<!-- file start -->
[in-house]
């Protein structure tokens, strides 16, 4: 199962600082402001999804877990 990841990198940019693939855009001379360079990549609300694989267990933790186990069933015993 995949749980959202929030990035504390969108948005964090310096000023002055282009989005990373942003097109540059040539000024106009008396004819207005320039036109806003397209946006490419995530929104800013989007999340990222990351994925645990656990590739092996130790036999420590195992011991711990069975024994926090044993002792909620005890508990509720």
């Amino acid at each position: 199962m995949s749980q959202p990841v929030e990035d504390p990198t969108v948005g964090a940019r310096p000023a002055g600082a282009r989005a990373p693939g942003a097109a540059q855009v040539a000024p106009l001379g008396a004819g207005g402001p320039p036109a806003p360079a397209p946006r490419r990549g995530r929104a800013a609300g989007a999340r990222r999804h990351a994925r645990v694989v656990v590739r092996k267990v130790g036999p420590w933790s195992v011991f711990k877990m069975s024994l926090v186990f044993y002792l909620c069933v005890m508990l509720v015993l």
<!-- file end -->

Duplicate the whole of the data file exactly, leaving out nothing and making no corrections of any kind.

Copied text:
[in-house]
């Protein structure tokens, strides 16, 4: 199962600082402001999804877990 990841990198940019693939855009001379360079990549609300694989267990933790186990069933015993 995949749980959202929030990035504390969108948005964090310096000023002055282009989005990373942003097109540059040539000024106009008396004819207005320039036109806003397209946006490419995530929104800013989007999340990222990351994925645990656990590739092996130790036999420590195992011991711990069975024994926090044993002792909620005890508990509720």
């Amino acid at each position: 199962m995949s749980q959202p990841v929030e990035d504390p990198t969108v948005g964090a940019r310096p000023a002055g600082a282009r989005a990373p693939g942003a097109a540059q855009v040539a000024p106009l001379g008396a004819g207005g402001p320039p036109a806003p360079a397209p946006r490419r990549g995530r929104a800013a609300g989007a999340r990222r999804h990351a994925r645990v694989v656990v590739r092996k267990v130790g036999p420590w933790s195992v011991f711990k877990m069975s024994l926090v186990f044993y002792l909620c069933v005890m508990l509720v015993l």